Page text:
One such cover from the Erivan collection, however, is unique: the 1846 folded letter bearing two 20¢ black stamps on greenish paper (Scott 11X3) and a 10¢ black stamp on gray lilac paper (11X5). The two 20¢ stamps, which are on either side of the 10¢ stamp, were once a vertical pair.

The stamps are tied to one another and the cover by a pen cancel. A horizontal file fold is well away from the stamps, which have ample margins for the most part.

An accompanying Philatelic Foundation expertizing certificate issued April 25 states that the cover is a genuine use of the three stamps.

In its catalog description of the cover, H.R. Harmer states that it was part of the firm’s 1948 sale of the 1912 Charnley & Whelan find of St. Louis Bears postal history.

According to the description in the 1948 auction catalog, which H.R. Harmer quotes in the present sale, Charnley & Whelan hired a paper manufacturer to remove waste paper and records from its basement.

“In clearing the paper, [the contractor] discovered a number of entires with stamps upon them and, although no philatelist himself, he had read and heard sufficient to know that these letters might be of some commercial value,” H.R. Harmer said in 1948.

“When he finally made enquiries he was amazed and delighted to learn that he had a veritable philatelic gold-mine.

“The news — and news it certainly was — soon circulated and in due course legal proceedings were taken for the recovery of this ‘paper’ which had become ‘gold.’ Judgement was given however that the contractor was the rightful owner. The further publicity arising from the litigation brought enquiries from the philatelic world and at least one tempting offer.”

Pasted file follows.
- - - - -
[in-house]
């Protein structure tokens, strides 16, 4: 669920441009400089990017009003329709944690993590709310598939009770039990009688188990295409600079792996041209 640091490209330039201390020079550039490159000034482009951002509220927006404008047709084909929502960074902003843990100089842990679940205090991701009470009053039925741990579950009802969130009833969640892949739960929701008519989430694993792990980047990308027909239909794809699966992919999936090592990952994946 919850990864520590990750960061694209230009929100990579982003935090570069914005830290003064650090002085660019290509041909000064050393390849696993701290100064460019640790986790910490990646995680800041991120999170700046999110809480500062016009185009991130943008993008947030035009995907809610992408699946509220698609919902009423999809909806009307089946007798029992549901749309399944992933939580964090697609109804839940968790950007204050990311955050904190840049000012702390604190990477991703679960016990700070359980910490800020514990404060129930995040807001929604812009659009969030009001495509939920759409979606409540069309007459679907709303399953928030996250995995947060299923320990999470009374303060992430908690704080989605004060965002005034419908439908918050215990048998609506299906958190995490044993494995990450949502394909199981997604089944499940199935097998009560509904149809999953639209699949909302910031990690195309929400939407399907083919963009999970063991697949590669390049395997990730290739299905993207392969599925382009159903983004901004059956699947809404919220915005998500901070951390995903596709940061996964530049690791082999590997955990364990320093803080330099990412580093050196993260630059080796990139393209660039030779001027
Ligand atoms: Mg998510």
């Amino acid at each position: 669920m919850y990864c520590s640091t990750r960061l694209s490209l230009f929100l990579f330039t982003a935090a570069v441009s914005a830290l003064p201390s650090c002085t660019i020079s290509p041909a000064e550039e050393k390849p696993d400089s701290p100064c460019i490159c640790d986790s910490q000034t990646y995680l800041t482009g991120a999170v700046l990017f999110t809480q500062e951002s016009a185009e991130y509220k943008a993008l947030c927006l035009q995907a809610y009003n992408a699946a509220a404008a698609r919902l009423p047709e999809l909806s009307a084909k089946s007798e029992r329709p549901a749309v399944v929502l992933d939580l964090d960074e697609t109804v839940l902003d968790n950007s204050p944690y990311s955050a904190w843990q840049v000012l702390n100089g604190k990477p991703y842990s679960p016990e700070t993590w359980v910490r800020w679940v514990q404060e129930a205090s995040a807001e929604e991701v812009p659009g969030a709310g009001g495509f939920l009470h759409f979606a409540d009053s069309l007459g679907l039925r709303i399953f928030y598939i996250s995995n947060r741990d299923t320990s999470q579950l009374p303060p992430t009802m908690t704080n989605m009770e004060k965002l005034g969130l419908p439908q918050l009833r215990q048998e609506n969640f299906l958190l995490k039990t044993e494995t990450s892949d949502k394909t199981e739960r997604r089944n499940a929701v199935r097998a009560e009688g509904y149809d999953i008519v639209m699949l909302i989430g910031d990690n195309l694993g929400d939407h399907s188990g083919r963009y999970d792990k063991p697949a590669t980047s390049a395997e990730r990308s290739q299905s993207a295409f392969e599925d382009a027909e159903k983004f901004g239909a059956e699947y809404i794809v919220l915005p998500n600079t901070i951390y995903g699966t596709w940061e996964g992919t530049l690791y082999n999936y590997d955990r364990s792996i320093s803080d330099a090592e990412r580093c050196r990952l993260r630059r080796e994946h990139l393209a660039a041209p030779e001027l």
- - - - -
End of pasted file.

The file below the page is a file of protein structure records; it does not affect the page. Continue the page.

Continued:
That offer was made in 1933, but the owner refused. In due course, the 1948 auction of 71 St. Louis Bears covers realized $43,220, with the unique 1846 cover selling for $4,600, the highest price paid for a single lot.

Today that cover is valued at $325,000 in the Scott U.S. Specialized catalog.

The St. Louis provisional stamps were printed from a copper plate of six positions, arranged two across by three down, engraved by J.M. Kershaw.

During the course of the stamps’ production, the plate was altered twice, resulting in three plate types. The stamps were printed on three different papers: greenish, gray lilac and bluish.

“Although the three states roughly correspond to the three paper types, evidently a small number of stamps from the first alteration were printed on greenish paper, resulting in the extremely rare 20c on greenish,” H.R. Harmer said.

According to H.R. Harmer, just five examples of the 20¢ black on greenish paper are documented. Three are off-cover singles, and the remaining two are on the cover in the current sale.

H.R. Harmer is offering the unique 1846 St. Louis Bears folded letter with an opening bid of $50,000.

The catalogs for the sales of the Crumpacker and Ammons collections of Canal Zone and part 9 of the Erivan collection of U.S. and Confederate States postal history are posted on the H.R. Harmer website. Online bidding options are available for both sales.

Additional information is also available from H.R. Harmer, 45 Rockefeller Plaza, Suite 2607, New York, NY 10111.